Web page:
MV Queen of Oak Bay

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Queenofoakbay-horshbay.jpg
The Queen of Oak Bay departs the Horseshoe Bay ferry terminal in August 2006.
Career
Name:Queen of Oak Bay
Operator:BC Ferries
Port of registry:Victoria  Canada
Route:Horseshoe Bay to Departure Bay
Completed:1981, upgraded 2005
Identification:IMO number: 7902283
Official number: 396065
Callsign: VG8234
General characteristics
Class & type:C Class, double-ended, roll-on/roll-off ferry
Tonnage:6,968.91 ton
Length:139.29 m (457 ft)
Beam:27 m (89 ft)
Draft:6 m (20 ft)
Installed power:11,840 hp (8.83 MW)
Propulsion:Two MaK 12M551AK
Speed:19 to 22 knots (35 to 41 km/h)
Capacity:1,466 passengers
362 vehicles
Crew:34
 
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Queenofoakbay-horshbay.jpg
The Queen of Oak Bay departs the Horseshoe Bay ferry terminal in August 2006.
Career
Name:Queen of Oak Bay
Operator:BC Ferries
Port of registry:Victoria  Canada
Route:Horseshoe Bay to Departure Bay
Completed:1981, upgraded 2005
Identification:IMO number: 7902283
Official number: 396065
Callsign: VG8234
General characteristics
Class & type:C Class, double-ended, roll-on/roll-off ferry
Tonnage:6,968.91 ton
Length:139.29 m (457 ft)
Beam:27 m (89 ft)
Draft:6 m (20 ft)
Installed power:11,840 hp (8.83 MW)
Propulsion:Two MaK 12M551AK
Speed:19 to 22 knots (35 to 41 km/h)
Capacity:1,466 passengers
362 vehicles
Crew:34

M/V Queen of Oak Bay is a double-ended C class roll-on/roll-off ferry in the BC Ferries fleet, launched in 1981 at Victoria, British Columbia. The 139.29-metre (457 ft) long, 6,969-ton vessel has a capacity for 362 cars and over 1,500 passengers and crew. She normally operates on BC Ferries' Horseshoe Bay to Departure Bay (Nanaimo) route, part of the Trans-Canada Highway. She is named for the district of Oak Bay.

Mid-life upgrade[edit]

The vessel underwent a $35 million mid-life upgrade in early 2005 at Vancouver Drydock Company in North Vancouver. The project prepared the vessel for another 20 years of service with upgrades to engineering components, lifesaving equipment and improvements to onboard services. Major maintenance work included steel replacement, piping and cable renewal, hull sandblasting and extensive painting. The vessel was outfitted with four state-of-the art marine evacuation systems, supplemented by two rescue boats and eight life rafts. She returned to service on June 13, 2005.[1]

2005 accident[edit]

On June 30, 2005, at about 10:10 in the morning (17:10 UTC), the Queen of Oak Bay lost power four minutes before she was to dock at the Horseshoe Bay terminal. The vessel became adrift, unable to change speed, but able to steer with the rudders. The horn was blown steadily and an announcement telling passengers to brace for impact was made minutes before the ship slowly ran into the nearby Sewell's Marina, where she destroyed or damaged 28 pleasure craft and subsequently went aground a short distance from the shore. No casualties or injuries were reported. [2] [3] [4] [5] [6] [7]

On July 1, 2005, BC Ferries issued a statement that Transport Canada, the Transportation Safety Board, and Lloyd's Register of Shipping were reviewing the control and mechanical systems on board to find a fault. An inspection revealed minimal damage to the ship, with only some minor damage to a metal fender, paint scrapes to the rudder, and some minor scrapes to one blade of a propeller.[8]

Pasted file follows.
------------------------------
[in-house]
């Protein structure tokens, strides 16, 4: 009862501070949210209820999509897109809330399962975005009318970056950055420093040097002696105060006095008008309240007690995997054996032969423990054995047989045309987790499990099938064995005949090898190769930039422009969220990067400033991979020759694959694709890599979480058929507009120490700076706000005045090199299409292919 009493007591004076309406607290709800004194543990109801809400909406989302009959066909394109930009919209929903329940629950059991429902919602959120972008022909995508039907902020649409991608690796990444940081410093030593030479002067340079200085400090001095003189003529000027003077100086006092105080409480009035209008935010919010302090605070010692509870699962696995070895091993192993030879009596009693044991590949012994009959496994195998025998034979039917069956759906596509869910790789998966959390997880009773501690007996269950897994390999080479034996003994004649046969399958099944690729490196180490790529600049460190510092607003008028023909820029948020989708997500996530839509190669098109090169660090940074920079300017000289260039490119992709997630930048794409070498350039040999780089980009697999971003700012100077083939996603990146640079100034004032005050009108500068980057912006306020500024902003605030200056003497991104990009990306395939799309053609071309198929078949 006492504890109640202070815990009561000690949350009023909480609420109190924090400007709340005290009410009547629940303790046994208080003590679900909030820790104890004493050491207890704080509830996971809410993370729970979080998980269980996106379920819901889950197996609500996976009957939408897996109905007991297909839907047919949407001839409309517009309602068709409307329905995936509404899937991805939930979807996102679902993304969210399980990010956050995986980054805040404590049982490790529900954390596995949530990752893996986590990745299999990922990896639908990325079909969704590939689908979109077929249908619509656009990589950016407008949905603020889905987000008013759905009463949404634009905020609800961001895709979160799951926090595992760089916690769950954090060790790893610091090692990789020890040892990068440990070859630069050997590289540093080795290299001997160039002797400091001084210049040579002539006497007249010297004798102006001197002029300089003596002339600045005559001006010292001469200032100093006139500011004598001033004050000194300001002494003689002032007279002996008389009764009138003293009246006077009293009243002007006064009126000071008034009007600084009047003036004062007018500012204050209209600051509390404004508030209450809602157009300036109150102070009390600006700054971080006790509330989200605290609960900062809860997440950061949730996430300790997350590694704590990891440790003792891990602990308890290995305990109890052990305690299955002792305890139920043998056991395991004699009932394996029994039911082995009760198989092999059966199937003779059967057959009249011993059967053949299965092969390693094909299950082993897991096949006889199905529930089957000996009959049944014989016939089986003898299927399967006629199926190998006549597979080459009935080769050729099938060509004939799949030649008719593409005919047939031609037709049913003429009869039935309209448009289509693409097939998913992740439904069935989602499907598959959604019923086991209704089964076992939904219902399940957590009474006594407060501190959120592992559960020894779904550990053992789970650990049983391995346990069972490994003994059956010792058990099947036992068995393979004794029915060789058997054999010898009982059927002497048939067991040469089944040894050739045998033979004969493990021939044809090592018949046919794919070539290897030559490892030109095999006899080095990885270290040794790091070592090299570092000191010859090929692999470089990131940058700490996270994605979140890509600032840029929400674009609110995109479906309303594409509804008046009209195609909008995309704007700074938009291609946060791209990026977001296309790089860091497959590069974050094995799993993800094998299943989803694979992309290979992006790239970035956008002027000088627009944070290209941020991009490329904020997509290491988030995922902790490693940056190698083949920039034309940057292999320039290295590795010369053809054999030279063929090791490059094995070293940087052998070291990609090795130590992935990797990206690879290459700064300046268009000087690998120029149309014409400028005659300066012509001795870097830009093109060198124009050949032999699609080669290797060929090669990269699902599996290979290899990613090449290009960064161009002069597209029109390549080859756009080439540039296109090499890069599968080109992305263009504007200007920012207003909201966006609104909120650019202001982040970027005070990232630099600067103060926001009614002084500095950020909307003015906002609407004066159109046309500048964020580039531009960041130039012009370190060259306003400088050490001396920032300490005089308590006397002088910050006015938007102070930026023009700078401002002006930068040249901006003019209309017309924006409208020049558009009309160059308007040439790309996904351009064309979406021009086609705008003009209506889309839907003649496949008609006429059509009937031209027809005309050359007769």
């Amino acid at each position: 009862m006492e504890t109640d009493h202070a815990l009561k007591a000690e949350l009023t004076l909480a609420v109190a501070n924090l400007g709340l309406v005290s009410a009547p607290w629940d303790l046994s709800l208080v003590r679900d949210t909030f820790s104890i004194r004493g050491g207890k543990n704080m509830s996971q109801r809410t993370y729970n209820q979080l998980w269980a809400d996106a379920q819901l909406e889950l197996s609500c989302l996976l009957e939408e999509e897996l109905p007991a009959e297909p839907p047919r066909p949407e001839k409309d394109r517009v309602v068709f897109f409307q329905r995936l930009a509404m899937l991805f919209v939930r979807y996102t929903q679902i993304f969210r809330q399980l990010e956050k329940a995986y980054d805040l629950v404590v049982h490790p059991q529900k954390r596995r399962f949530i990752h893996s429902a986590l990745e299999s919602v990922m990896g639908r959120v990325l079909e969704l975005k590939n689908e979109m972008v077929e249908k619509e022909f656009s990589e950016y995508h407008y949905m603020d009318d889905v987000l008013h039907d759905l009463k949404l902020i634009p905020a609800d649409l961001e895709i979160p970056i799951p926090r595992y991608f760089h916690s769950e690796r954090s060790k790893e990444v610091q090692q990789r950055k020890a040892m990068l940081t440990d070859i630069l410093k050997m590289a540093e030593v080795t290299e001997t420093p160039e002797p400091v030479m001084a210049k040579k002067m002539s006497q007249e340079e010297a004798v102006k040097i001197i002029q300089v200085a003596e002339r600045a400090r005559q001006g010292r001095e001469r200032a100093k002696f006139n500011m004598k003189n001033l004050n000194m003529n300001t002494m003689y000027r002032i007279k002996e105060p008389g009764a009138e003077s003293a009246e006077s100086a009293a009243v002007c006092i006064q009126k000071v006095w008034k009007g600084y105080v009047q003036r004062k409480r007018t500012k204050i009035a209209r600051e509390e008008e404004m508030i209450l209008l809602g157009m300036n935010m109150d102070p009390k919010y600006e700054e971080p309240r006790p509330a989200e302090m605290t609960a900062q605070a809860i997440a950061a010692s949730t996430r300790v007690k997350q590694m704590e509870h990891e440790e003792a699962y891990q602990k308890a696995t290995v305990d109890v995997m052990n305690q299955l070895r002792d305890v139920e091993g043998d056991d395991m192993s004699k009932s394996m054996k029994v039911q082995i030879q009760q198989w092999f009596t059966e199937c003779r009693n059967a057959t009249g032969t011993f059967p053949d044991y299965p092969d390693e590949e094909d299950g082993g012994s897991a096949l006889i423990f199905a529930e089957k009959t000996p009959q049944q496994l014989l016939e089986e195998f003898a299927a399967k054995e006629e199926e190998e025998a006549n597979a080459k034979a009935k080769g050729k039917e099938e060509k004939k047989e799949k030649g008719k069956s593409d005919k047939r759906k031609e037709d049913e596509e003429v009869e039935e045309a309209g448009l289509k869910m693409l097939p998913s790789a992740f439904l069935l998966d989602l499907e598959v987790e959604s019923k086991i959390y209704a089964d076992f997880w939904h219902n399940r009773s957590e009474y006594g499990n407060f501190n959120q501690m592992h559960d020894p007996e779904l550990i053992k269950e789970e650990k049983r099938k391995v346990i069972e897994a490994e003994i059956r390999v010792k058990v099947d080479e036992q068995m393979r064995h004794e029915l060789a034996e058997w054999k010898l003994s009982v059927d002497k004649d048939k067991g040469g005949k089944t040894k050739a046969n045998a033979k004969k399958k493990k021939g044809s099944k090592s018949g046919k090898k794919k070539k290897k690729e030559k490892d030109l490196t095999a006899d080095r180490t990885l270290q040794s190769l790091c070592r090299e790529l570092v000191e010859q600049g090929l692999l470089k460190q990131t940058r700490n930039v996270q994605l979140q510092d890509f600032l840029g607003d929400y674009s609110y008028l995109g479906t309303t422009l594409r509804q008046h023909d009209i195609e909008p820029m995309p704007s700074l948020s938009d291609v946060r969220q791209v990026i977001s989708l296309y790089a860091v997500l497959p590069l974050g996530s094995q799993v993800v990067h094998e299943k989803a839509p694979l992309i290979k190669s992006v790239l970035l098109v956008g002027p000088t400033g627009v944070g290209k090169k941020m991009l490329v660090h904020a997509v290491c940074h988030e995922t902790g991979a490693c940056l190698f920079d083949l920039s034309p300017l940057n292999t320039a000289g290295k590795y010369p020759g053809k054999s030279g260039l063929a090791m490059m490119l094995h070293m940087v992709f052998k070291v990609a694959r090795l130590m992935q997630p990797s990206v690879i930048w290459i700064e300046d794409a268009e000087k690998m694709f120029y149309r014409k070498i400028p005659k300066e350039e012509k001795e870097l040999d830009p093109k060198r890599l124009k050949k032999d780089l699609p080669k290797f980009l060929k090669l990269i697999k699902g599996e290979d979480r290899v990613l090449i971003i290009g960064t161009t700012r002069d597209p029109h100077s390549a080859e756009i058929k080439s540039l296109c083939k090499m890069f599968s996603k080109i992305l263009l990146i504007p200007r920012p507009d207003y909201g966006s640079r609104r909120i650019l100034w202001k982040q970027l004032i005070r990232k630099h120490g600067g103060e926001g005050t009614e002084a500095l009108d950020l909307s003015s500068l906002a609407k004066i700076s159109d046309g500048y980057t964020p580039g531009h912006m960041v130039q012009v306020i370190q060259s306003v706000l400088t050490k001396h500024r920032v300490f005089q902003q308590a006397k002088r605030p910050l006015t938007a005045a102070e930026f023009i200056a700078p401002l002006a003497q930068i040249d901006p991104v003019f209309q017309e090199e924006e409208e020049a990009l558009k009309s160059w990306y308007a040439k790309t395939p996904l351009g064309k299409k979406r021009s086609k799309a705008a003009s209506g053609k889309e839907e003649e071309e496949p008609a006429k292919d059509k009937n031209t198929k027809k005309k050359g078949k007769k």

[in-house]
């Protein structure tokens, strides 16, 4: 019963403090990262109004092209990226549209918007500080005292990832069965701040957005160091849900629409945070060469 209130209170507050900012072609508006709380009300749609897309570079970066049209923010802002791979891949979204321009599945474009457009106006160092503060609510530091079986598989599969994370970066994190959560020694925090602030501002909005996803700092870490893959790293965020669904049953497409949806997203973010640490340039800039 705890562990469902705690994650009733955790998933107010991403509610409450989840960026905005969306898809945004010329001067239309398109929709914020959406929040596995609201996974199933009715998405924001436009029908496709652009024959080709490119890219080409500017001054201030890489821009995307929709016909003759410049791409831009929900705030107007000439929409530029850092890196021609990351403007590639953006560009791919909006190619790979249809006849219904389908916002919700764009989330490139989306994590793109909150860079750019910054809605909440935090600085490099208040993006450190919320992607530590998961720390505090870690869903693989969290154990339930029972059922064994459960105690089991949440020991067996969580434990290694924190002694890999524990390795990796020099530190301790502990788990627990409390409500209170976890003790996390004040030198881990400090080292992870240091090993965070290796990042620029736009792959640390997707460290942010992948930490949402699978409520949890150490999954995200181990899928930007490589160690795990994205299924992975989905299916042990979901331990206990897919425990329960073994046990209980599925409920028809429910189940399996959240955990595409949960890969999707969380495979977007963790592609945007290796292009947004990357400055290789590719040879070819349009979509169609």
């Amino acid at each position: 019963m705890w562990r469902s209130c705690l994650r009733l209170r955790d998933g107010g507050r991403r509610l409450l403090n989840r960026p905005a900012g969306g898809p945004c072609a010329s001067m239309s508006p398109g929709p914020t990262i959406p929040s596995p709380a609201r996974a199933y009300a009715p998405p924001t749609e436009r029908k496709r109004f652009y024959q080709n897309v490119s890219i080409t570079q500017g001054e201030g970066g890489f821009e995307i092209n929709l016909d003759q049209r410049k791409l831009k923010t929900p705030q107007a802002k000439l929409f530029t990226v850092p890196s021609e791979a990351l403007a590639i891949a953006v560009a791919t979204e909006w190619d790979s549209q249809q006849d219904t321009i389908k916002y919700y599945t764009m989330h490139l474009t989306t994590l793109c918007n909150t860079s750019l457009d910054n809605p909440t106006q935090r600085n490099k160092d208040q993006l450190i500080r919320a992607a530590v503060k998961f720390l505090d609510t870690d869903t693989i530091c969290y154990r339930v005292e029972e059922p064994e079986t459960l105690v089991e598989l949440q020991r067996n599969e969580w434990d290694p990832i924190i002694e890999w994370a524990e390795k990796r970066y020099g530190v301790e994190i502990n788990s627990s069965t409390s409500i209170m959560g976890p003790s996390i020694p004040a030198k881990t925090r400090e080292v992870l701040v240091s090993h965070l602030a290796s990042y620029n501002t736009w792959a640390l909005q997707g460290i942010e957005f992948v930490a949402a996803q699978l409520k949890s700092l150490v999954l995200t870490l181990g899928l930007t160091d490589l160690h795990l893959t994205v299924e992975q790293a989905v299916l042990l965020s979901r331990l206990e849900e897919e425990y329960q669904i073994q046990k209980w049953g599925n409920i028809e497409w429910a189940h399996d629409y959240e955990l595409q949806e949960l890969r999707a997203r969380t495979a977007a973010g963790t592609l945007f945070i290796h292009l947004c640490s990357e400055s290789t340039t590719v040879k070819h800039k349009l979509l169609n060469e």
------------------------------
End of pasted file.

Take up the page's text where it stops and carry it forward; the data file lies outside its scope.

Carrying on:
On July 7, 2005, BC Ferries concluded that a missing cotter pin was to blame. The pin normally retained a nut on a linkage between an engine speed governor and the fuel control for one of the engines. Without the pin, the nut fell off and the linkage separated, causing the engine, clutches, and propellers to increase in speed until overspeed safety devices tripped and shut down the entire propulsion system. The faulty speed governor had been serviced 17 days before the incident during a $35-million upgrade and the cotter pin was not properly replaced at that time.[9]

The vessel was quickly repaired and tested at sea trials.[10] She returned to regular service on July 8, 2005. A complete investigation report consisting of a 14-page Divisional Inquiry and a 28-page Engineering Incident Investigation was finally released in September 2006. [11]

Sister ships[edit]

References[edit]

  1. ^ BC Ferries Corporation (June 13, 2005). Upgraded Queen of Oak Bay Returns to Service. Press Release.
  2. ^ "B.C. ferry runs aground in West Vancouver, hits marina and boats". The Seattle Times. June 30, 2005. 
  3. ^ "B.C. ferry that hit marina 'just kept coming'". CBC News. July 1, 2005. 
  4. ^ Queen of Oak Bay Collision Simulator
  5. ^ BC Ferries Corporation (June 30, 2005). Queen of Oak Bay Loses Power and Runs Aground. Press Release.
  6. ^ BC Ferries Corporation (June 30, 2005). Update on Queen of Oak Bay Grounding Incident. Press Release.
  7. ^ BC Ferries Corporation (July 3, 2005). BC Ferries to Meet with Horseshoe Bay Boat Owners. Press Release.
  8. ^ BC Ferries Corporation (July 1, 2005). Investigation into Queen of Oak Bay Incident Continues. Press Release.
  9. ^ BC Ferries Corporation (July 7, 2005). Preliminary Investigation into Queen of Oak Bay Incident Released. Press Release.
  10. ^ BC Ferries Corporation (July 5, 2005). Queen of Oak Bay to Undergo Extensive Sea Trials. Press Release.
  11. ^ BC Ferries Corporation (September 25, 2006). Queen of Oak Bay Grounding at Sewell’s Marina: Divisional Inquiry and Engineering Incident Investigation.

External links[edit]